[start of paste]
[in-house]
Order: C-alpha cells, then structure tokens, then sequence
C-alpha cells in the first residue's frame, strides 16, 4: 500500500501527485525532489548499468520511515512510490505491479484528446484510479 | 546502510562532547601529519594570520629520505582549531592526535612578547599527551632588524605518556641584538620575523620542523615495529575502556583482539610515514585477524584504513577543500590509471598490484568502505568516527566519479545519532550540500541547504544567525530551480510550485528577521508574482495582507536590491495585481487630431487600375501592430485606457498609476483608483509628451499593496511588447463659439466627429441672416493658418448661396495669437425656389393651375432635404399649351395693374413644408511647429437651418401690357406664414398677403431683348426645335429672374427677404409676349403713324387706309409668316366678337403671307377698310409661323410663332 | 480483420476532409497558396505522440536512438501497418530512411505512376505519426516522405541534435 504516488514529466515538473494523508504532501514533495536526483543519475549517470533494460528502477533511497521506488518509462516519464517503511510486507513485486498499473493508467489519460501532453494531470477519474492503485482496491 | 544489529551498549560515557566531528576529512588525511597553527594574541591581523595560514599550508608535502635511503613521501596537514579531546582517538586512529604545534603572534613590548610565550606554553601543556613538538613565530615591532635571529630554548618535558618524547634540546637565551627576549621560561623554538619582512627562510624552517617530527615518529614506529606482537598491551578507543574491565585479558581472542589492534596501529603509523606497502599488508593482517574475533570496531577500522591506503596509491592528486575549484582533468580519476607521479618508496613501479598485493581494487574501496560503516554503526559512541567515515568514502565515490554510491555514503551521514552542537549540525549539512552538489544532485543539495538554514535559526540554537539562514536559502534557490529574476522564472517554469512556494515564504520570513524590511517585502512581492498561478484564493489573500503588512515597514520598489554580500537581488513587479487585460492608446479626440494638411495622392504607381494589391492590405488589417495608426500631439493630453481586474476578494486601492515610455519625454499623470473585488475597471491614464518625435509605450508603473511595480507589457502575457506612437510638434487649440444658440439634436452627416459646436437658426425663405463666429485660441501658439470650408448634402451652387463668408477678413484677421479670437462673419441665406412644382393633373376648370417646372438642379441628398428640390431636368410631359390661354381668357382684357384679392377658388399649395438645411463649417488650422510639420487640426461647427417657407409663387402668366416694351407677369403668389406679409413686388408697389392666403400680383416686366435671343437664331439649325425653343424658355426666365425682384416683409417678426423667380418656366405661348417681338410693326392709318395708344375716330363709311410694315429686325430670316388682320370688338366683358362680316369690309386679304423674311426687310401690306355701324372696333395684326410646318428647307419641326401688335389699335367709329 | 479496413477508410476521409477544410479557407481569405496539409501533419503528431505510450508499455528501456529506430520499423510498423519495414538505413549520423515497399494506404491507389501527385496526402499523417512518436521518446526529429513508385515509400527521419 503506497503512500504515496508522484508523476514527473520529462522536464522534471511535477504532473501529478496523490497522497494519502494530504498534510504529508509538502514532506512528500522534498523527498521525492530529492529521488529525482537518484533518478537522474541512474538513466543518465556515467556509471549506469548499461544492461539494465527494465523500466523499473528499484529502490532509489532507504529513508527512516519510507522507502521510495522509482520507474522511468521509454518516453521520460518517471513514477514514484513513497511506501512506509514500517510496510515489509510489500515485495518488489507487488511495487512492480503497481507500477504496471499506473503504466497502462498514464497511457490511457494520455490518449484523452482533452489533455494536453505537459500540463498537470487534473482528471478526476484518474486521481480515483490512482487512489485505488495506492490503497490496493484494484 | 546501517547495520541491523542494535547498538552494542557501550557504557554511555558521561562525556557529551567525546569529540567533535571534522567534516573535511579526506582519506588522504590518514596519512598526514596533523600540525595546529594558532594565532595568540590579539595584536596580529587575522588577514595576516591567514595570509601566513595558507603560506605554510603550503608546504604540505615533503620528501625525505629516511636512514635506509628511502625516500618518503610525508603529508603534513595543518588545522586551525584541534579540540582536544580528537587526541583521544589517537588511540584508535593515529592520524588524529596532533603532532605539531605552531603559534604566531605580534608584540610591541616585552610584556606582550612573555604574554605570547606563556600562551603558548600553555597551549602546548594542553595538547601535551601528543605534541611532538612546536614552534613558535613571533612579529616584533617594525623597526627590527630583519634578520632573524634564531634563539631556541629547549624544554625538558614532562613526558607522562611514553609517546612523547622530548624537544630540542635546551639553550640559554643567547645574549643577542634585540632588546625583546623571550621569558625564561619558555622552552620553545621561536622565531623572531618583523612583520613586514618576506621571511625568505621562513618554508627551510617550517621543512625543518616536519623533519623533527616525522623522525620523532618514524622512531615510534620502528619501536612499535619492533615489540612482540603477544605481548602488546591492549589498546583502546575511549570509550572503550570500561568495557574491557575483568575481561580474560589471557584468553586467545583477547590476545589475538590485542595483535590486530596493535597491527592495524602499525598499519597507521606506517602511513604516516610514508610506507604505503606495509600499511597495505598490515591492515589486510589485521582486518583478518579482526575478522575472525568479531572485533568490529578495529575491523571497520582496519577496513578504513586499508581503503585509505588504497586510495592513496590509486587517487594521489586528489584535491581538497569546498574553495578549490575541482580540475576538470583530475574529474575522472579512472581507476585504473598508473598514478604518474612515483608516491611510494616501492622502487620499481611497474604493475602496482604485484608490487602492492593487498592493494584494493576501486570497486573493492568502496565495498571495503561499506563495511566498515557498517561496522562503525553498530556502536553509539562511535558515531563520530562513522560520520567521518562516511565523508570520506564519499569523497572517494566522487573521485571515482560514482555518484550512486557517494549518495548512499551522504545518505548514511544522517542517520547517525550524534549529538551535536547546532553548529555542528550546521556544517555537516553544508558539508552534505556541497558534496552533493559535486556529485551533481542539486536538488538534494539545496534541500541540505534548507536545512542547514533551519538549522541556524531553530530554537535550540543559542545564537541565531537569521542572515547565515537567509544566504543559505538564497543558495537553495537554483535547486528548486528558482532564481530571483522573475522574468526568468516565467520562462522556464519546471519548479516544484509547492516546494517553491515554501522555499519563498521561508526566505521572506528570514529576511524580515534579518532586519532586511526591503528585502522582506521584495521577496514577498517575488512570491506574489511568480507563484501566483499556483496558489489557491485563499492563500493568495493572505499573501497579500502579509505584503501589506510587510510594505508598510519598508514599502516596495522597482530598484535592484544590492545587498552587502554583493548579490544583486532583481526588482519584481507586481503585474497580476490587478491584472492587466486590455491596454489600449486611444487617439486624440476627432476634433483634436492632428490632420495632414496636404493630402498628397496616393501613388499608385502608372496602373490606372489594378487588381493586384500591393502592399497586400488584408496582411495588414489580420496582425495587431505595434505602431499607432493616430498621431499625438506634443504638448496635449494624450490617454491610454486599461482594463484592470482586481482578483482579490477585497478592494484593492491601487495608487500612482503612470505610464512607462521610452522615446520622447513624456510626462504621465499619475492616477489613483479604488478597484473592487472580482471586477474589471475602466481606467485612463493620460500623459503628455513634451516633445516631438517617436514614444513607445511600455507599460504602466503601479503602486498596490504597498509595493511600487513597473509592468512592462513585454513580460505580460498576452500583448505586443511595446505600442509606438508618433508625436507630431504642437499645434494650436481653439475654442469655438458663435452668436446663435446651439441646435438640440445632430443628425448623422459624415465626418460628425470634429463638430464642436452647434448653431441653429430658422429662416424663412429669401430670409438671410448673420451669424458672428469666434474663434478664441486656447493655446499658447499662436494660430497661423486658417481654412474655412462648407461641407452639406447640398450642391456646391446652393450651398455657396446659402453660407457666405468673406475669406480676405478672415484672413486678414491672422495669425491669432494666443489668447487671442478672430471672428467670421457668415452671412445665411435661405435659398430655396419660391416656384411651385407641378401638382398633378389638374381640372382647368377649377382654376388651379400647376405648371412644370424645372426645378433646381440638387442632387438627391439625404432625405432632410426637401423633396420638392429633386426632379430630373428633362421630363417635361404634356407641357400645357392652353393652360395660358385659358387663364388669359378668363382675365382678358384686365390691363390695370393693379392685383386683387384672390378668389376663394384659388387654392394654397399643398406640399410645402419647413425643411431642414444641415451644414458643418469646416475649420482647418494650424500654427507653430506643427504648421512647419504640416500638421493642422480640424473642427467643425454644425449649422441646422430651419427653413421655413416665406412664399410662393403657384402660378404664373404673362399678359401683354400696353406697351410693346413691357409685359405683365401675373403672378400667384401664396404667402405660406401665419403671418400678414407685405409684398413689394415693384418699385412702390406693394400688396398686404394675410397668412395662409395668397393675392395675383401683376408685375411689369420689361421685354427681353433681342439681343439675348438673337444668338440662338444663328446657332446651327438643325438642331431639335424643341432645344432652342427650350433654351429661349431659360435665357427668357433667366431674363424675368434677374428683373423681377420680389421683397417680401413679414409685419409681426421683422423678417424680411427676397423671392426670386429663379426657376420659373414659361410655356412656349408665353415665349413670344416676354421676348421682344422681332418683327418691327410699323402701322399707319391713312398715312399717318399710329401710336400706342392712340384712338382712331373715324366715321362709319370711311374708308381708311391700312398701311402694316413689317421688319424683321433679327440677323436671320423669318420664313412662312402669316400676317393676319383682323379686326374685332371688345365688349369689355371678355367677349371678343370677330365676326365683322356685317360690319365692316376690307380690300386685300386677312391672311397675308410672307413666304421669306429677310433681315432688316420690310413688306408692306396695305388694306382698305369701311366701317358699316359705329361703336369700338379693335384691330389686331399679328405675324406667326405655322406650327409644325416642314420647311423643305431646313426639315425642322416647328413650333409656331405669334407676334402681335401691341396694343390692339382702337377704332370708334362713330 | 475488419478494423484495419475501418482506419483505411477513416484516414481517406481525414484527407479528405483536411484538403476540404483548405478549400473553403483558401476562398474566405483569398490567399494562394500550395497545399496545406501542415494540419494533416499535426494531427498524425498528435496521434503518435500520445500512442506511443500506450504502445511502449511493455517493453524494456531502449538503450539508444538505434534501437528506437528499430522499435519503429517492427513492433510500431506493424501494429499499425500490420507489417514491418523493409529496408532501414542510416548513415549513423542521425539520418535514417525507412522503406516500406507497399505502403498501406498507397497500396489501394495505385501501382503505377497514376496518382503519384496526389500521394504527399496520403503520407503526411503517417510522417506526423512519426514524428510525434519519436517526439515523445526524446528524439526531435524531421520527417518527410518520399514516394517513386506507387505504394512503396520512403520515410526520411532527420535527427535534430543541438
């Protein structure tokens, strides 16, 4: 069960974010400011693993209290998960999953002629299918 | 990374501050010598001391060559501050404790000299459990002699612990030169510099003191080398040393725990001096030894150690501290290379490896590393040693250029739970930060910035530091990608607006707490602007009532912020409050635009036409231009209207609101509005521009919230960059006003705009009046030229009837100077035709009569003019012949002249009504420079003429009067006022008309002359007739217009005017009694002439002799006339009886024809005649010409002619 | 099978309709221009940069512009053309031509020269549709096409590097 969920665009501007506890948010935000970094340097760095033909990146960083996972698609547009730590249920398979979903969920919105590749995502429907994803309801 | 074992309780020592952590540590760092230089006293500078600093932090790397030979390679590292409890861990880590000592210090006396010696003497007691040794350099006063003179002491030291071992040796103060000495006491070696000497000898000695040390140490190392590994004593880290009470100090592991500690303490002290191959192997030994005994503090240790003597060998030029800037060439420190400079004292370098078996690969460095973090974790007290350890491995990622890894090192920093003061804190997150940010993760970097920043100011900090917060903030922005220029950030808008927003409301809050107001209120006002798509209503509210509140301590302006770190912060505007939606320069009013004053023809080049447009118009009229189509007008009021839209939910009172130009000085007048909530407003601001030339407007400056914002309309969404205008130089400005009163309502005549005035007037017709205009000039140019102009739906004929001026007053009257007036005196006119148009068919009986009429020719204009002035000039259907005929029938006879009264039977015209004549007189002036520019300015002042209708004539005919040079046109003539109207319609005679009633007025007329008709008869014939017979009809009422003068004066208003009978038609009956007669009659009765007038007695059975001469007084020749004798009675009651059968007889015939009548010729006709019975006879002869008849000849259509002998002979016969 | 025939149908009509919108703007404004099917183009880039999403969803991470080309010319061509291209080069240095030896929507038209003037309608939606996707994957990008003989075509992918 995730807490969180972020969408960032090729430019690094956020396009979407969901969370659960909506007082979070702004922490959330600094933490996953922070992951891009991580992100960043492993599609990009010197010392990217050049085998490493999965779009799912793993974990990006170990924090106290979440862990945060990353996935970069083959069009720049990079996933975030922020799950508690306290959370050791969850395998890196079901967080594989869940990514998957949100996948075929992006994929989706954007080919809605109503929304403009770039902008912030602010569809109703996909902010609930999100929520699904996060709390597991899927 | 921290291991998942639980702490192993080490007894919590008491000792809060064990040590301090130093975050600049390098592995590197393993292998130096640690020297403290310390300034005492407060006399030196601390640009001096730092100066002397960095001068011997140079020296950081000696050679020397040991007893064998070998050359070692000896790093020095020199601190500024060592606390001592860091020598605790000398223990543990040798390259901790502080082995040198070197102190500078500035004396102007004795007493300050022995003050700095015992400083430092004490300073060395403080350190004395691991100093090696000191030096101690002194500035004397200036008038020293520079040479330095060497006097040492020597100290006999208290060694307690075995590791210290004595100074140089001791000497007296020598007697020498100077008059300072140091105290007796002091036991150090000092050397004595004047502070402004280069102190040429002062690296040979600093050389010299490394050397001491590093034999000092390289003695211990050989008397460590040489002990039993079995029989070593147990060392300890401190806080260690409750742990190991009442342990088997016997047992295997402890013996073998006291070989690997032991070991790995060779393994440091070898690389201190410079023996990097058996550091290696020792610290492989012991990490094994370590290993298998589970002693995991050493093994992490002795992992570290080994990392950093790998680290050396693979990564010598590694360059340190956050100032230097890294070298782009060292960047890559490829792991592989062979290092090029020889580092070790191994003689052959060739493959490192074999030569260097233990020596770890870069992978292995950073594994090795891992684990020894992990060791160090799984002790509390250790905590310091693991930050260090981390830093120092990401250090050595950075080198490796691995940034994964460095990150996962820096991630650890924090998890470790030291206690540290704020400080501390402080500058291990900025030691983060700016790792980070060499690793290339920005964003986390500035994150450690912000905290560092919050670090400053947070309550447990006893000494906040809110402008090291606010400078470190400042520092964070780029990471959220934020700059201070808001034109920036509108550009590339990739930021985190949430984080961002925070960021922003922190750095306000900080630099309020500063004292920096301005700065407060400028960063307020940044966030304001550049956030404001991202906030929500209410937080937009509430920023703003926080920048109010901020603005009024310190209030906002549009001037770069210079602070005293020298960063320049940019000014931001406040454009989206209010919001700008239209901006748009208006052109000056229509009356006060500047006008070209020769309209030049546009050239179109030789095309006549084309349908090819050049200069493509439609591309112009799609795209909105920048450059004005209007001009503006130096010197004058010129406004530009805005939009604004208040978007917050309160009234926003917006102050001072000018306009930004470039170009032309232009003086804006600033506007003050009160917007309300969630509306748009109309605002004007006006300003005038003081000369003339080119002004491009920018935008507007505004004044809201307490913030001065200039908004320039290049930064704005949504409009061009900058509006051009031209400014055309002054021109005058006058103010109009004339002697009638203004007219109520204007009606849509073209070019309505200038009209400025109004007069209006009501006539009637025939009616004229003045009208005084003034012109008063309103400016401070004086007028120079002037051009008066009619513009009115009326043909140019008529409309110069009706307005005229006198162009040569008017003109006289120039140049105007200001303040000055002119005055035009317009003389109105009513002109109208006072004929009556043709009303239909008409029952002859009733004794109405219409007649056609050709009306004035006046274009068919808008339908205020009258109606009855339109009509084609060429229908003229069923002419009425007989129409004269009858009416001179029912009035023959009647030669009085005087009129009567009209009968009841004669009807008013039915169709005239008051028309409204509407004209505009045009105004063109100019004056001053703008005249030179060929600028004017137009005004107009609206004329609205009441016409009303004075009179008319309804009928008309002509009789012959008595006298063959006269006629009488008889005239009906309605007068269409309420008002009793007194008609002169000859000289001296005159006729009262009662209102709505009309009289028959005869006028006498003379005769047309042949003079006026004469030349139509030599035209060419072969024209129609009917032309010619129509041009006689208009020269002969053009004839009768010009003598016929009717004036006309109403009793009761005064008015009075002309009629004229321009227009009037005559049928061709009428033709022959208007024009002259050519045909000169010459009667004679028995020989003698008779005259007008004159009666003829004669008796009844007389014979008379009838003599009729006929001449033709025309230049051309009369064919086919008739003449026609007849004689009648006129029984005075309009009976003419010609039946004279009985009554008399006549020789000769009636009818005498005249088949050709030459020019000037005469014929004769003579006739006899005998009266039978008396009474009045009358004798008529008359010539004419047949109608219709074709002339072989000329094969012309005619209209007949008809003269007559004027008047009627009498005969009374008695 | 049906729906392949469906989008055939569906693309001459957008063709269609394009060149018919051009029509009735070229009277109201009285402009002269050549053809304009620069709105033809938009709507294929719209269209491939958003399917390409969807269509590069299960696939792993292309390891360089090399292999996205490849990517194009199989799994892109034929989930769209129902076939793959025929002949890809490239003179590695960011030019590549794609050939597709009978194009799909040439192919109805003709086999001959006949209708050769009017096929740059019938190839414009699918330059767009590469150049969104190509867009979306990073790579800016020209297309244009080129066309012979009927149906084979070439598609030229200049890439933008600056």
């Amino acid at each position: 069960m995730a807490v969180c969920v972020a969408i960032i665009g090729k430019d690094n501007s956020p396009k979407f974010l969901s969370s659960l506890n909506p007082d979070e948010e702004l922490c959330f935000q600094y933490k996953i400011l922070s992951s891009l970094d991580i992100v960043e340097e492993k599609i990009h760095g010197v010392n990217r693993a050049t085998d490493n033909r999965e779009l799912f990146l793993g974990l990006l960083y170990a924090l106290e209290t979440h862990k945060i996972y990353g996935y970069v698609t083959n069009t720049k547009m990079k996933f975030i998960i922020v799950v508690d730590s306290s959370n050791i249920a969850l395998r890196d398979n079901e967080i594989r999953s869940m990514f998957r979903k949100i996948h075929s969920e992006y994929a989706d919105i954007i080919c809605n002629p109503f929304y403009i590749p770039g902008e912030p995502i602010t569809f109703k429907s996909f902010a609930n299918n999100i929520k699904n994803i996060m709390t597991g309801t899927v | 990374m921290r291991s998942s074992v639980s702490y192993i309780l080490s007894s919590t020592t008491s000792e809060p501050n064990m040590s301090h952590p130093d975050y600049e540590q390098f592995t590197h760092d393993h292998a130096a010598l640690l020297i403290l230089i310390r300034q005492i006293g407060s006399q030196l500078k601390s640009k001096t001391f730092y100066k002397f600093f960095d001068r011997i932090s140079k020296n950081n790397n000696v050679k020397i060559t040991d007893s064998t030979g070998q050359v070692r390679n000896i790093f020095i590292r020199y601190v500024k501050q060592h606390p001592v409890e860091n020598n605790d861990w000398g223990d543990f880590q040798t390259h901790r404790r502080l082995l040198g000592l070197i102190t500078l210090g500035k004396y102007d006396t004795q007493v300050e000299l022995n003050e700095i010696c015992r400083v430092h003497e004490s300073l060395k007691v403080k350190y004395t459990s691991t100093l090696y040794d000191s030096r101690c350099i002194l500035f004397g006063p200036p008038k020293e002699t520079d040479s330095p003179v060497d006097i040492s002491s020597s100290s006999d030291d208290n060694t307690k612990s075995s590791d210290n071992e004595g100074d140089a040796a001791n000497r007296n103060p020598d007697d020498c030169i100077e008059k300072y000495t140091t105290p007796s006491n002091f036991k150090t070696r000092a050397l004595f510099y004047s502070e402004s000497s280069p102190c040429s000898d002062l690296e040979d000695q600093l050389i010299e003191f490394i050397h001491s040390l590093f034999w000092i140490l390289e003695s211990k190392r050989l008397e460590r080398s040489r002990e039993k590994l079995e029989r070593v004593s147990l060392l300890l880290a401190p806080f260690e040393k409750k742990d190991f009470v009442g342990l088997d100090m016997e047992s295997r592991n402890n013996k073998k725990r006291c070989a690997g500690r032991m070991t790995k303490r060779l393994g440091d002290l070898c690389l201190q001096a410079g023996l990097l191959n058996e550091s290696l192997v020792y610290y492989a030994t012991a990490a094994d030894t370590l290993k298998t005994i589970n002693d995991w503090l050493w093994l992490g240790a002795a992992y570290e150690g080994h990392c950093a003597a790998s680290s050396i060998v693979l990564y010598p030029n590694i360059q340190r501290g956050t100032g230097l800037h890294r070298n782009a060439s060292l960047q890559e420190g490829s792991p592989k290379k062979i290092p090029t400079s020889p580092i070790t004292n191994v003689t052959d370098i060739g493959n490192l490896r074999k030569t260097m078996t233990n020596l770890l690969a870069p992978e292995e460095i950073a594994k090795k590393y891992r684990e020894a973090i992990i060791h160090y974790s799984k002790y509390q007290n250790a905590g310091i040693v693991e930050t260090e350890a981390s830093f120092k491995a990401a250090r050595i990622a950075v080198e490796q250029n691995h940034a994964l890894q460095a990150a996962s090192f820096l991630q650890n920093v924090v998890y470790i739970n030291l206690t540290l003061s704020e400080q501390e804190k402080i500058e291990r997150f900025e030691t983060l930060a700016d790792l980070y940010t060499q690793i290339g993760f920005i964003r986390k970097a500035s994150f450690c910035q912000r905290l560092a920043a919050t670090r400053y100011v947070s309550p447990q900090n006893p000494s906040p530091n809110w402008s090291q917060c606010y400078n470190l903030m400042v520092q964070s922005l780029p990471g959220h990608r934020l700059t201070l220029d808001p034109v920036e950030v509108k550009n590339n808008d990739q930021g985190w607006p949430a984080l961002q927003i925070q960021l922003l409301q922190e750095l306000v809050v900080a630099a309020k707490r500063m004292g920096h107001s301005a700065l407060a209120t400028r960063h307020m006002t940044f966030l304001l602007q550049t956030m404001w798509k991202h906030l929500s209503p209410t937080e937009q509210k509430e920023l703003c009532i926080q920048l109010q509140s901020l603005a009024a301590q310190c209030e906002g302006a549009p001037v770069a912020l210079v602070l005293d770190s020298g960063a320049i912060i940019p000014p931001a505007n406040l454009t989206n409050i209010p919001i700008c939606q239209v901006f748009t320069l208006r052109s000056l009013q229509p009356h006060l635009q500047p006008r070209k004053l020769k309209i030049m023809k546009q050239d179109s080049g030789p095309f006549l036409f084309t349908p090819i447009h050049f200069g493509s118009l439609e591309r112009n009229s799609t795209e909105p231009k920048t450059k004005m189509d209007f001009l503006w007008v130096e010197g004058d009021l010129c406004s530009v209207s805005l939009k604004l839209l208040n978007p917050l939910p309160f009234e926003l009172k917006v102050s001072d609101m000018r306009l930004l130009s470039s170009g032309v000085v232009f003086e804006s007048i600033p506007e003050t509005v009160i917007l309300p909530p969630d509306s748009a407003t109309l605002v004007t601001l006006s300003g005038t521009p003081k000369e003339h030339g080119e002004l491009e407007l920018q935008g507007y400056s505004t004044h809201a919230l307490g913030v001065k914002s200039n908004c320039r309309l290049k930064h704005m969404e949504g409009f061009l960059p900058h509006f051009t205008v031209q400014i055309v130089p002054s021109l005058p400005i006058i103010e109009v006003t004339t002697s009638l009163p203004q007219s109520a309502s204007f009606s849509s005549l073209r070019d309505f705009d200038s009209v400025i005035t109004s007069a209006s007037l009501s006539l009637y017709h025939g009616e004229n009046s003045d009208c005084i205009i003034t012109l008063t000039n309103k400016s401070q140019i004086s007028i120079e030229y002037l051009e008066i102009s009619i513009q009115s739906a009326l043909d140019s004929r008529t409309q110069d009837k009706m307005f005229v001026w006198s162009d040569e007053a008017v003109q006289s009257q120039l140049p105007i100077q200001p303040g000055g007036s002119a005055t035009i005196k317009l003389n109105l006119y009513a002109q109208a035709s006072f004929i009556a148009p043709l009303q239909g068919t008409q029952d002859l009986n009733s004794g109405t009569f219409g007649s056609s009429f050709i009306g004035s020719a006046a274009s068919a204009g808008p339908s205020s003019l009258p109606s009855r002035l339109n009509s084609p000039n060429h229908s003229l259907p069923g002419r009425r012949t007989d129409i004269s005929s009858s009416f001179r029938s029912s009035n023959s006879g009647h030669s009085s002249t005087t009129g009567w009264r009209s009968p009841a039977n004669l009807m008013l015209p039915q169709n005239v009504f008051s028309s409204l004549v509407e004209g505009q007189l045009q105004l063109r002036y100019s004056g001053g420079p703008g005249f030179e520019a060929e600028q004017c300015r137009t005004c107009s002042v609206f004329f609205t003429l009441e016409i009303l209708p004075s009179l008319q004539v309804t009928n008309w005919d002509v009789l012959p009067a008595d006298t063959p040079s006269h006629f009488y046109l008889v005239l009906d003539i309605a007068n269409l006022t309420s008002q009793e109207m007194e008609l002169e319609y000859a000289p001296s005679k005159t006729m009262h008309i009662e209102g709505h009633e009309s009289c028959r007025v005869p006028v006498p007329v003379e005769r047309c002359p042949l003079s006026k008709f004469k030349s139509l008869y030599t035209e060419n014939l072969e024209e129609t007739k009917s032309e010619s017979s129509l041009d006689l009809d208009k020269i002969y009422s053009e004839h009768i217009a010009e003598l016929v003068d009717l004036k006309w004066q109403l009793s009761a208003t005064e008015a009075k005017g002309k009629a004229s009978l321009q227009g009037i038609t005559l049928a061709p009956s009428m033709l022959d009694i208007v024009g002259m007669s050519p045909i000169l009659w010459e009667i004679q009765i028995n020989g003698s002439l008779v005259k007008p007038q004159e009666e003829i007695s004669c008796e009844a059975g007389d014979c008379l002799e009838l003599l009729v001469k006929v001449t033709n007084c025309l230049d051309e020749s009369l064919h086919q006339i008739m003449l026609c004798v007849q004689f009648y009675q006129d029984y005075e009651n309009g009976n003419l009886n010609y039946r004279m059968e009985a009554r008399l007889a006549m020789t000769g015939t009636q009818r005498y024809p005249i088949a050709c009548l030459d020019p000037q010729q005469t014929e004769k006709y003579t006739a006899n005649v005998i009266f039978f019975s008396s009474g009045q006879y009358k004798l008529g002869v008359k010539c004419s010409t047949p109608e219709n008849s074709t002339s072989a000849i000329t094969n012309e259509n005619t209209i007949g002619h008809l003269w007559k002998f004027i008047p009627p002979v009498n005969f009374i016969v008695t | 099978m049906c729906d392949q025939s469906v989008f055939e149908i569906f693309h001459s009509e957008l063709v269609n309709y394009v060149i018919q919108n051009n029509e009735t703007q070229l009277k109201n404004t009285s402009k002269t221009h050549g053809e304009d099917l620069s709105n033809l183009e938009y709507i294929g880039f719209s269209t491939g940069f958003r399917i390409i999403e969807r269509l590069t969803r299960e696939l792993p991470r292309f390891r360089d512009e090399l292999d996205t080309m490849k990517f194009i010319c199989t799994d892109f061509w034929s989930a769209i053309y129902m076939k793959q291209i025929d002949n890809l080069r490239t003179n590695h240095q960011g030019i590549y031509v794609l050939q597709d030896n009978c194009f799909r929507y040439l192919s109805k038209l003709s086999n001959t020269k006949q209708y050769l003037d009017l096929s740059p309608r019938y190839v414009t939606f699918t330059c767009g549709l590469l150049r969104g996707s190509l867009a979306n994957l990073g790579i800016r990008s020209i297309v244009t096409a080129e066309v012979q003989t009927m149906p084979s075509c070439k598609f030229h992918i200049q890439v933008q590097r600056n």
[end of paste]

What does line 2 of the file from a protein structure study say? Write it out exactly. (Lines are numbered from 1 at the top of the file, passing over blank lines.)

Order: C-alpha cells, then structure tokens, then sequence